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The writing on the wall: Maker spaces encourage students to take an active role

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The writing on the wall: Maker spaces encourage students to take an active role

Maker spaces, dry-erase walls, and flexible furniture highlight Kinkaid’s new Learning Center.


By David Malone, Associate Editor | July 12, 2017

Courtesy Kirksey

Can you read the writing on the wall? At the new Kinkaid Learning Center, in Houston, that question can be taken figuratively and literally.

Thanks to dry-erase walls that line the learning center’s maker spaces, reading the writing on the wall becomes just another step in the creation process.

Designed by Kirksey Architecture’s PK-12 Education Team, the learning center’s maker spaces are meant to create a flexible learning environment that veers somewhat from traditional teaching methods.

Included in the new 26,000-sf building are crafting spaces, sewing spaces, a custom laser printer, a 3D printing space, and transportable “pop-up” maker spaces that can easily be moved from one classroom to another.

Dry-erase walls located between two classrooms have the ability to slide apart to create one large classroom for co-teaching. A literature teacher teaching Kurt Vonnegut’s Cat’s Cradle could combine with a history teacher teaching about the nuclear arms race.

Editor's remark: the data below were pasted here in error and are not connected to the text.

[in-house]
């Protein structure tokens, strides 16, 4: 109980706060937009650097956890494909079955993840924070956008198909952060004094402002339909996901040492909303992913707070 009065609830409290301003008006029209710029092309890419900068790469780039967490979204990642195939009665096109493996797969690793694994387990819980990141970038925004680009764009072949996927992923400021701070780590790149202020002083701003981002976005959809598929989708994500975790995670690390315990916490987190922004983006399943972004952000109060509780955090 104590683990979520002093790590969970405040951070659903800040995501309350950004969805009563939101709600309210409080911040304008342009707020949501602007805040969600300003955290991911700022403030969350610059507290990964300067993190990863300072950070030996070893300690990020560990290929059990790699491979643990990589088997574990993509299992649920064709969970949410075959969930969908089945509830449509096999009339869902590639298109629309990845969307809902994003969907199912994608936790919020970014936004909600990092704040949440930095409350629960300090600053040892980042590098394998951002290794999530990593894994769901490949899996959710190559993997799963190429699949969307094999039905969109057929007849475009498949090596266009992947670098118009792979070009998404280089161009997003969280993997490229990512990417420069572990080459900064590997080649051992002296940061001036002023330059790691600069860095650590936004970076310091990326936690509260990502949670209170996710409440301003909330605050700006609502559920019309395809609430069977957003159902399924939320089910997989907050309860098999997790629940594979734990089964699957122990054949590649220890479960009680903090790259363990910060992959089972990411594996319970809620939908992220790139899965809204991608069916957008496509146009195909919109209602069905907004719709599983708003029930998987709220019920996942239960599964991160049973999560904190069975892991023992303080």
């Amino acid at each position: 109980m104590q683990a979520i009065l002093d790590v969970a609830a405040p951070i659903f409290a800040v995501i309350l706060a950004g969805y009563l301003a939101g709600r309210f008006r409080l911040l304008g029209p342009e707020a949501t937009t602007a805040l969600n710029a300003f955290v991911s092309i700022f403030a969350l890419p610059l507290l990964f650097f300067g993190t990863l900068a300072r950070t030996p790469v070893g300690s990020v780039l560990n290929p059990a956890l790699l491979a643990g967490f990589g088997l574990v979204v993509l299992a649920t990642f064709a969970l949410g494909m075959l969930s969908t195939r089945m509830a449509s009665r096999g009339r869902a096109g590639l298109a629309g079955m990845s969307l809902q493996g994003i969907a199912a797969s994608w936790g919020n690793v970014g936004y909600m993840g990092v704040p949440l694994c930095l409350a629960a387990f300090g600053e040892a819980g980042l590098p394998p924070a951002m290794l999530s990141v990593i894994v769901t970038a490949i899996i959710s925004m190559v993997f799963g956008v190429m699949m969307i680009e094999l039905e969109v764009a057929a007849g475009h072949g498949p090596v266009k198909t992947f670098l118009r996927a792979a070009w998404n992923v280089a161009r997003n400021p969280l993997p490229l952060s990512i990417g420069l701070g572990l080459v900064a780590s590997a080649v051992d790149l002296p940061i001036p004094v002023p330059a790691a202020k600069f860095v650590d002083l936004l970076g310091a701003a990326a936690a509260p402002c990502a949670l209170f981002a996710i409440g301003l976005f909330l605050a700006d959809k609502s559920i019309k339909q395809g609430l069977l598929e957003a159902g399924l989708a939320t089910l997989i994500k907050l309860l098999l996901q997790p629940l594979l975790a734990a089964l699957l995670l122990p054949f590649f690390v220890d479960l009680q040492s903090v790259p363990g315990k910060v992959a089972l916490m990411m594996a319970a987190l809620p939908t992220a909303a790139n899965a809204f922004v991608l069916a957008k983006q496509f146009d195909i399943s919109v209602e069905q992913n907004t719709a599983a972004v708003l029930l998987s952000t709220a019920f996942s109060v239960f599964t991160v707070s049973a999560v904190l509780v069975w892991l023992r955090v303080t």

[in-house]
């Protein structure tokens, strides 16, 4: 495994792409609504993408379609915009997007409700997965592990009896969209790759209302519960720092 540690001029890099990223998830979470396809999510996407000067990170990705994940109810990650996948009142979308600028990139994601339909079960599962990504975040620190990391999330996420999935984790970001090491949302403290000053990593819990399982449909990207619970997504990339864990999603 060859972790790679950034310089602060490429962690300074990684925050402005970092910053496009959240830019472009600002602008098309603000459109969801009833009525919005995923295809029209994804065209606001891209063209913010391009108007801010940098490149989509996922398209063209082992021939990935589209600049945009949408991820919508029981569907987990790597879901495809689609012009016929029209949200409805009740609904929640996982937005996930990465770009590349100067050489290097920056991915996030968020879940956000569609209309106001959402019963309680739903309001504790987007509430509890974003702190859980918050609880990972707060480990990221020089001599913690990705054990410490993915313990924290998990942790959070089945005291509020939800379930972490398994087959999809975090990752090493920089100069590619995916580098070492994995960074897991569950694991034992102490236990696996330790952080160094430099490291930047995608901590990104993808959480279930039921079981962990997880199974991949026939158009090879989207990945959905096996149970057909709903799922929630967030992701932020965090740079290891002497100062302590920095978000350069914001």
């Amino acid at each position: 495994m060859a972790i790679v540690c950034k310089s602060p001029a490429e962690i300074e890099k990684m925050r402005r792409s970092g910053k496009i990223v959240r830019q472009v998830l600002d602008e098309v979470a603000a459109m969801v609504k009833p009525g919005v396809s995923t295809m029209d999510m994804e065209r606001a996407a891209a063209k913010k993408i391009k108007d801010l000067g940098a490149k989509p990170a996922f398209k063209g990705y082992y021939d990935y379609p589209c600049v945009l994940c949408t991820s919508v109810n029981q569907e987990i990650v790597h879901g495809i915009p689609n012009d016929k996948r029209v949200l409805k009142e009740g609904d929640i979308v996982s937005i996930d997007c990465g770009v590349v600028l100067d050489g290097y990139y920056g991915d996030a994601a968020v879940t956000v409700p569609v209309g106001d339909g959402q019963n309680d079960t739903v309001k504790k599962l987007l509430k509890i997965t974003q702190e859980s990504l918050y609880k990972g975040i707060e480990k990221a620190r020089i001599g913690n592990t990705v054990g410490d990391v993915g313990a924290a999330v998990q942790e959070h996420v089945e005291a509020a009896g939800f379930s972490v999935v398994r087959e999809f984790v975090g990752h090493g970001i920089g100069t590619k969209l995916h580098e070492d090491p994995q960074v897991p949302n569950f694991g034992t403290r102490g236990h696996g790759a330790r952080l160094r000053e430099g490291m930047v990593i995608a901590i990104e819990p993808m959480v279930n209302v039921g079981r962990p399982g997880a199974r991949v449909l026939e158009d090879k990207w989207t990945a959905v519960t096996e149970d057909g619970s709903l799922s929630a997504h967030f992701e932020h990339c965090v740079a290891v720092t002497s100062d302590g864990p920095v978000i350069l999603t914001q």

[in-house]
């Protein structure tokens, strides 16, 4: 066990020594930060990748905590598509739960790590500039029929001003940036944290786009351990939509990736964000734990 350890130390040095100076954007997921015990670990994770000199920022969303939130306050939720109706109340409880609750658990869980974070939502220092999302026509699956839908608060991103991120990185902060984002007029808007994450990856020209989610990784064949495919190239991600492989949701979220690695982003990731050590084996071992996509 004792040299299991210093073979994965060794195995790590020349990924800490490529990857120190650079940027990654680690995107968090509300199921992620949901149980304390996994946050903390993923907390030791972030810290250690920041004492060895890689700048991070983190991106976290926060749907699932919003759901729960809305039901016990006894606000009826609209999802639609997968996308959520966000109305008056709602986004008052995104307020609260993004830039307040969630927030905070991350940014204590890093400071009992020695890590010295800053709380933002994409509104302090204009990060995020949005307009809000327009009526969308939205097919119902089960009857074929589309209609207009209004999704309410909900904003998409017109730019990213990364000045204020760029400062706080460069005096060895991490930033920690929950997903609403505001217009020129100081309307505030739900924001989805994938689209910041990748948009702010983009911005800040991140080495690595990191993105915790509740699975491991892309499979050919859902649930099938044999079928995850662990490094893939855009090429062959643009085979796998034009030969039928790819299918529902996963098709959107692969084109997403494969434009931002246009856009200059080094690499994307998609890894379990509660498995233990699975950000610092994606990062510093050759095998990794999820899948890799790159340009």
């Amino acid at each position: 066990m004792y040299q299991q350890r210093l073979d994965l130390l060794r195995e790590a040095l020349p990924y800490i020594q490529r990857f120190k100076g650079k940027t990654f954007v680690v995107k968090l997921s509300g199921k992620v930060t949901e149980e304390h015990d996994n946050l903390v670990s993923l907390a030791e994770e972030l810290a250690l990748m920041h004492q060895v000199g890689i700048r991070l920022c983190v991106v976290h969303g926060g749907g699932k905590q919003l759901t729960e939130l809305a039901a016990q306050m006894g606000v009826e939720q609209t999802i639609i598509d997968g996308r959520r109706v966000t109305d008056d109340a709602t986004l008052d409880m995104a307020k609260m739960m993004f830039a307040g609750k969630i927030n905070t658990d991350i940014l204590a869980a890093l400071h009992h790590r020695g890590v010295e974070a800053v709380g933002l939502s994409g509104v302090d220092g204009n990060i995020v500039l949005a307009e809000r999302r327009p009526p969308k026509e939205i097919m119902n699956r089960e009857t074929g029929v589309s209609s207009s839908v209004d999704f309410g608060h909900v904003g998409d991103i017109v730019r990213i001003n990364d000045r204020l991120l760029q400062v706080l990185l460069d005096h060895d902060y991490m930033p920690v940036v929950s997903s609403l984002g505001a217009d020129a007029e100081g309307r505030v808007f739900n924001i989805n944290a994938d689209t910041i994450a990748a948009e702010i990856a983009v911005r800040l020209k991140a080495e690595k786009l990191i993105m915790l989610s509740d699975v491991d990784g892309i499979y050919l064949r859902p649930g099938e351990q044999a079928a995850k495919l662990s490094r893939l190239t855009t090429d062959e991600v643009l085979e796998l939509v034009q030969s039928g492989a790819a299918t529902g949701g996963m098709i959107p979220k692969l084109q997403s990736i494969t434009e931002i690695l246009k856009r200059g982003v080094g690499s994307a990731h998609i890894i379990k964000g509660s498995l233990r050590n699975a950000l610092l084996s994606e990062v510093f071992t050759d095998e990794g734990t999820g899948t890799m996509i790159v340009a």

Courtesy Kirksey.

 

These maker spaces are meant to fight back against the “sage on the stage” concept of teaching. Kinkaid students can take an active, hands-on approach to their education.

This hands-on approach was integrated into the design process of the learning center, as well. Students and teachers took part in a visionary workshop, where they were asked to create an ideal environment for the new center and classrooms. Kirksey then integrated these suggestions into the final design.

The Nest is a workshop maker space equipped with the tools and materials necessary for building. New middle school classrooms use bright colors and floor-to-ceiling windows to allow for abundant natural light.

 

Courtesy Kirksey.

 

The furniture in these classrooms is easily movable to encourage student interaction. The idea of flexible, movable furniture was carried throughout the entire learning center to allow students to study and collaborate as effectively as possible.

The Kinkaid Learning Center just completed its first academic year after opening in time for the 2016 school year.

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